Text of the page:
Ford could cut jobs and scrap models to reinvigorate European operations

04 September 2018

Ford could cut jobs and scrap models to reinvigorate European operations

4 September 2018

Ford is looking to revive its ailing European business and could axe jobs and vehicle models in order to boost its continental business.

The US manufacturer has often been held back by its European division but has remained committed to the market, unlike domestic rival General Motors, whose sale of Opel and Vauxhall in 2017 signalled its complete withdrawal from the European automotive market.

Ford could shed up to 24,000 jobs and withdraw loss-making models such as the S-Max and Galaxy MPVs and the once-popular Mondeo, according to a report in The Times.

In July, Ford’s chief executive Jim Hackett scrapped a planned capital markets day and said a ‘deep restructuring’  would cost the business $11 billion (€9.5 billion). The European market has been hit in recent months by plummeting diesel sales, while Ford has also been accused of having a weak line-up of vehicles on offer. Brexit has also hit the company hard and should trade tariffs be implemented, this would cause more problems as a majority of the company’s diesel engines are produced in the UK.

The manufacturer lost €63 million on the continent between April and June.

However, the manufacturer has denied the accusations of dropping vehicle models, saying in an emailed statement that the Mondeo remains a core part of its line-up.

“We have upgrades coming for Mondeo later this year, which will see new powertrains as well as exterior and interior updates as well as enhancements to the Mondeo Hybrid range,” the company said.

Job cuts

The Times quotes analysts at Morgan Stanley who believe Ford will axe 12% of its 202,000 workers, mainly in its operations across Europe. Unions and politicians in Westminster and Cardiff have been lobbying the company’s headquarters in Dearborn in a bid to save Ford’s engine plants in Bridgend, South Wales, and Dagenham, east London. Ford has about 12,000 staff in the UK spread across factories, research and development, administration and dealerships.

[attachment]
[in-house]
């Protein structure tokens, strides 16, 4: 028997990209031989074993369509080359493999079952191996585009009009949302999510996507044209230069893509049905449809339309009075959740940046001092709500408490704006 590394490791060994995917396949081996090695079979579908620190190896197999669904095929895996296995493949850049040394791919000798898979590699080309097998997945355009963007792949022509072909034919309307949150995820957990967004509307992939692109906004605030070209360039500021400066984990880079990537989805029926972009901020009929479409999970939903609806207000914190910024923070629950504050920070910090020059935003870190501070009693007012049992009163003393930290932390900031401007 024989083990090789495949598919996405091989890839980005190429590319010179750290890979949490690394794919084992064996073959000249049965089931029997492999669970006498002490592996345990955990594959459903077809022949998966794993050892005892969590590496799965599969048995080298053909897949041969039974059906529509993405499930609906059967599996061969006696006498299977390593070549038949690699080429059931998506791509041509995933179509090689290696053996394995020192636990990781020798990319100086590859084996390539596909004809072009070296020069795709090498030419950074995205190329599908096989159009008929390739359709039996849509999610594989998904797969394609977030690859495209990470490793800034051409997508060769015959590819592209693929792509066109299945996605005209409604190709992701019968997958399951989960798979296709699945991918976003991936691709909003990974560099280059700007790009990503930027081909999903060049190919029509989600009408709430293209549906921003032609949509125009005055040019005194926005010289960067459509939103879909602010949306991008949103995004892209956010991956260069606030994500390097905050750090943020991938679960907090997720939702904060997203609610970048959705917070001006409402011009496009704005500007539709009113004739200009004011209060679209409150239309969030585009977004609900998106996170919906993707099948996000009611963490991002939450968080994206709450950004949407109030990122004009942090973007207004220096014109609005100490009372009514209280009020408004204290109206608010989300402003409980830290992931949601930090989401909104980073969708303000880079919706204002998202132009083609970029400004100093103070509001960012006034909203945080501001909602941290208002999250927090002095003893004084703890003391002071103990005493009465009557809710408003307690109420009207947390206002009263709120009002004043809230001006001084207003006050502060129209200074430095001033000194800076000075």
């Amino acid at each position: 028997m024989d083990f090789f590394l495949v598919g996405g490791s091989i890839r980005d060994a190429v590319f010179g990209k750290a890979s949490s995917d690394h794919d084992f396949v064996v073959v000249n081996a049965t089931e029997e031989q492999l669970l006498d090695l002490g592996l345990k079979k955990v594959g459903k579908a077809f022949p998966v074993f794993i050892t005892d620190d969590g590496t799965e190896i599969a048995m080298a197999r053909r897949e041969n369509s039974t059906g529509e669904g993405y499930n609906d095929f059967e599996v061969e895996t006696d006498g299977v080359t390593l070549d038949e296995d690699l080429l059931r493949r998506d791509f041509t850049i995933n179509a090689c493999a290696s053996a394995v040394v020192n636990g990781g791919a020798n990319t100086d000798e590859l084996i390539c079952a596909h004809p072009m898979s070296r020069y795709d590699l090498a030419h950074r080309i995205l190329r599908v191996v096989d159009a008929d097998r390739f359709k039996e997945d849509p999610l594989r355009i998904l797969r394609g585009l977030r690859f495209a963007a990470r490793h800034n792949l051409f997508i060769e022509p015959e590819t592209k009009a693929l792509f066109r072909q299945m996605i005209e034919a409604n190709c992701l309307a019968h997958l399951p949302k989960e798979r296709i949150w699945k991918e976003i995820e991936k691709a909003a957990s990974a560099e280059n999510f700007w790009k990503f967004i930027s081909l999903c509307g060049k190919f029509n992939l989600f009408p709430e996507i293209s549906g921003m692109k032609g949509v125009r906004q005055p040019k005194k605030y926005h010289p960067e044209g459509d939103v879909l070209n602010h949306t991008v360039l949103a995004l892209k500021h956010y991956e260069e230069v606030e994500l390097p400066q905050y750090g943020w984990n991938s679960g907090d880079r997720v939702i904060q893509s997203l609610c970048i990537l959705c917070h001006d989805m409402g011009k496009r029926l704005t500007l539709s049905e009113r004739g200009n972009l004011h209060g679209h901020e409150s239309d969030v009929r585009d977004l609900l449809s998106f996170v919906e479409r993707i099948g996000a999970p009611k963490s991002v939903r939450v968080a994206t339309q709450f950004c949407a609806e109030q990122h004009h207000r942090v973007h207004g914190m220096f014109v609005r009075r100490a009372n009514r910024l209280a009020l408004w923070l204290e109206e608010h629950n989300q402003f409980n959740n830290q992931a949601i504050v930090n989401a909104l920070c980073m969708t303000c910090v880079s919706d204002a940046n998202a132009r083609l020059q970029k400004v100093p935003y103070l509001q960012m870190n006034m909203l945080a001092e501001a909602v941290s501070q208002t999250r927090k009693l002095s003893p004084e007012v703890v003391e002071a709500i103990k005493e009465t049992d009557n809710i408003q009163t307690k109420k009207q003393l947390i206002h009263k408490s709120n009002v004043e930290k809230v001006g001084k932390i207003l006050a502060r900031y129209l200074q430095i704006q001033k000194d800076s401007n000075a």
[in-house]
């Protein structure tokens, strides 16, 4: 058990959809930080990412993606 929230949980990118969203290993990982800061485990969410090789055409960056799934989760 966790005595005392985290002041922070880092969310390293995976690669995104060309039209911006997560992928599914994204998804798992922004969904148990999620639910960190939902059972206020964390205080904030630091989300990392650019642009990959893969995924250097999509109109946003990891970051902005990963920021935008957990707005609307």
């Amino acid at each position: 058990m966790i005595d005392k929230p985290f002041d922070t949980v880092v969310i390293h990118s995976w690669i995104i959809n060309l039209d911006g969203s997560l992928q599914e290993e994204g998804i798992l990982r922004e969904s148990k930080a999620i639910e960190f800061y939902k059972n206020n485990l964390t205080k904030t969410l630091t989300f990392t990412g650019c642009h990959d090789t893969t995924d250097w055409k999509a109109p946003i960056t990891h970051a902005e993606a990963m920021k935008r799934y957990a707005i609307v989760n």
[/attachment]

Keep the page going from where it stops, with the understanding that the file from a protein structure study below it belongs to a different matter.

The review’s outcome, which is not expected for several months, could also advocate shunting some or all of Ford’s European business into a joint venture with that of a rival such as German giant Volkswagen.

During the carmaker’s financial results announcement in July, it was revealed that the company’s highest performing models were the Transit, Kuga SUV and Ford Ranger pick-up.

Jim Farley, Ford’s head of global markets, said commercial vans are earning 13% profit margins for the automaker in Europe. Therefore, Ford is shifting its focus to concentrate on vans and SUVs to hit its long-term target of a 6% margin in the region, he said.

‘Clearly we have to redesign Europe, centring the operations on our profitable LCV business,’ he added. SUVs are also part of that plan. Capital allocation plans now align with the SUV and the LCV business opportunities, Farley said.